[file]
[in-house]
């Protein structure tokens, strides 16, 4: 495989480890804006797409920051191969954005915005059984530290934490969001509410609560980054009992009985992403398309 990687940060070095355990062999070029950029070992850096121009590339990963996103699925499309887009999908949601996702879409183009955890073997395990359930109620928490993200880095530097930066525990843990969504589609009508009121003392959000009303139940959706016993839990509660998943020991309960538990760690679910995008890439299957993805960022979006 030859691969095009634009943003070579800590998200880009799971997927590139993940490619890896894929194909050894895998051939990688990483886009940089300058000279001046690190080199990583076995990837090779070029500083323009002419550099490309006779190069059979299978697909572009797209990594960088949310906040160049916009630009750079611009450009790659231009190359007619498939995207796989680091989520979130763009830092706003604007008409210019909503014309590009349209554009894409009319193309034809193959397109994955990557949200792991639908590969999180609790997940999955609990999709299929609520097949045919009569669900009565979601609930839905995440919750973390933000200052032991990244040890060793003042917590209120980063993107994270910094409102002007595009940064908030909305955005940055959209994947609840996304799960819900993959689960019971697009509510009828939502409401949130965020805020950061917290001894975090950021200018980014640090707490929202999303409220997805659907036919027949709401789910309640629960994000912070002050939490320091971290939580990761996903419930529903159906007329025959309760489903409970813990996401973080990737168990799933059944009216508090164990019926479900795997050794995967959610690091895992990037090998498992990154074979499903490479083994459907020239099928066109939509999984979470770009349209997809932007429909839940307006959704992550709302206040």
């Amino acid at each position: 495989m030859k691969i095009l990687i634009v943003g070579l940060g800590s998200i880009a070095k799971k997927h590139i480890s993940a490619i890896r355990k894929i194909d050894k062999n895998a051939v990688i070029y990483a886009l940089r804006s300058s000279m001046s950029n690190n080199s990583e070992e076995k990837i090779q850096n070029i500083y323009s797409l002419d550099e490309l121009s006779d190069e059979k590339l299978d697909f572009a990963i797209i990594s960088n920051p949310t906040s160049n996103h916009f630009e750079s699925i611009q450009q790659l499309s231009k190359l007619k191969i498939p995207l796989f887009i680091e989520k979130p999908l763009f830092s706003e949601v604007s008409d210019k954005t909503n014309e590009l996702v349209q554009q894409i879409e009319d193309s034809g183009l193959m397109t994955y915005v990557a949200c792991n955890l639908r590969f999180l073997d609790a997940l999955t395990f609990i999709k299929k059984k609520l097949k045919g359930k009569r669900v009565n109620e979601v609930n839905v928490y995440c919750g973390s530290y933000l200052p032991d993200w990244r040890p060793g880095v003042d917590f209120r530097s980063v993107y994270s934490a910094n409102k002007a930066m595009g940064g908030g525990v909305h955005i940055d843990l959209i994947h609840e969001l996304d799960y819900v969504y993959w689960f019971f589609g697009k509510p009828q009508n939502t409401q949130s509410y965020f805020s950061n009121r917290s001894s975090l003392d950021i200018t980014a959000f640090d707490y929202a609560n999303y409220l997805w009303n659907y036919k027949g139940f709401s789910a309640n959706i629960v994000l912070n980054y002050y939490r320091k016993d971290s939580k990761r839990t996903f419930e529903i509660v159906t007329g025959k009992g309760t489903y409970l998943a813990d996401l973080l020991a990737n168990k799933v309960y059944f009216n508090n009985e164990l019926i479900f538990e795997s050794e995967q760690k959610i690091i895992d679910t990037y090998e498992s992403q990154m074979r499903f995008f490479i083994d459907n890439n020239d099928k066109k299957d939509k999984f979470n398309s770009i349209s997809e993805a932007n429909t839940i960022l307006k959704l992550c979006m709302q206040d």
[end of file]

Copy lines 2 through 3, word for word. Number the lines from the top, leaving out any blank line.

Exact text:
């Protein structure tokens, strides 16, 4: 495989480890804006797409920051191969954005915005059984530290934490969001509410609560980054009992009985992403398309 990687940060070095355990062999070029950029070992850096121009590339990963996103699925499309887009999908949601996702879409183009955890073997395990359930109620928490993200880095530097930066525990843990969504589609009508009121003392959000009303139940959706016993839990509660998943020991309960538990760690679910995008890439299957993805960022979006 030859691969095009634009943003070579800590998200880009799971997927590139993940490619890896894929194909050894895998051939990688990483886009940089300058000279001046690190080199990583076995990837090779070029500083323009002419550099490309006779190069059979299978697909572009797209990594960088949310906040160049916009630009750079611009450009790659231009190359007619498939995207796989680091989520979130763009830092706003604007008409210019909503014309590009349209554009894409009319193309034809193959397109994955990557949200792991639908590969999180609790997940999955609990999709299929609520097949045919009569669900009565979601609930839905995440919750973390933000200052032991990244040890060793003042917590209120980063993107994270910094409102002007595009940064908030909305955005940055959209994947609840996304799960819900993959689960019971697009509510009828939502409401949130965020805020950061917290001894975090950021200018980014640090707490929202999303409220997805659907036919027949709401789910309640629960994000912070002050939490320091971290939580990761996903419930529903159906007329025959309760489903409970813990996401973080990737168990799933059944009216508090164990019926479900795997050794995967959610690091895992990037090998498992990154074979499903490479083994459907020239099928066109939509999984979470770009349209997809932007429909839940307006959704992550709302206040």
């Amino acid at each position: 495989m030859k691969i095009l990687i634009v943003g070579l940060g800590s998200i880009a070095k799971k997927h590139i480890s993940a490619i890896r355990k894929i194909d050894k062999n895998a051939v990688i070029y990483a886009l940089r804006s300058s000279m001046s950029n690190n080199s990583e070992e076995k990837i090779q850096n070029i500083y323009s797409l002419d550099e490309l121009s006779d190069e059979k590339l299978d697909f572009a990963i797209i990594s960088n920051p949310t906040s160049n996103h916009f630009e750079s699925i611009q450009q790659l499309s231009k190359l007619k191969i498939p995207l796989f887009i680091e989520k979130p999908l763009f830092s706003e949601v604007s008409d210019k954005t909503n014309e590009l996702v349209q554009q894409i879409e009319d193309s034809g183009l193959m397109t994955y915005v990557a949200c792991n955890l639908r590969f999180l073997d609790a997940l999955t395990f609990i999709k299929k059984k609520l097949k045919g359930k009569r669900v009565n109620e979601v609930n839905v928490y995440c919750g973390s530290y933000l200052p032991d993200w990244r040890p060793g880095v003042d917590f209120r530097s980063v993107y994270s934490a910094n409102k002007a930066m595009g940064g908030g525990v909305h955005i940055d843990l959209i994947h609840e969001l996304d799960y819900v969504y993959w689960f019971f589609g697009k509510p009828q009508n939502t409401q949130s509410y965020f805020s950061n009121r917290s001894s975090l003392d950021i200018t980014a959000f640090d707490y929202a609560n999303y409220l997805w009303n659907y036919k027949g139940f709401s789910a309640n959706i629960v994000l912070n980054y002050y939490r320091k016993d971290s939580k990761r839990t996903f419930e529903i509660v159906t007329g025959k009992g309760t489903y409970l998943a813990d996401l973080l020991a990737n168990k799933v309960y059944f009216n508090n009985e164990l019926i479900f538990e795997s050794e995967q760690k959610i690091i895992d679910t990037y090998e498992s992403q990154m074979r499903f995008f490479i083994d459907n890439n020239d099928k066109k299957d939509k999984f979470n398309s770009i349209s997809e993805a932007n429909t839940i960022l307006k959704l992550c979006m709302q206040d």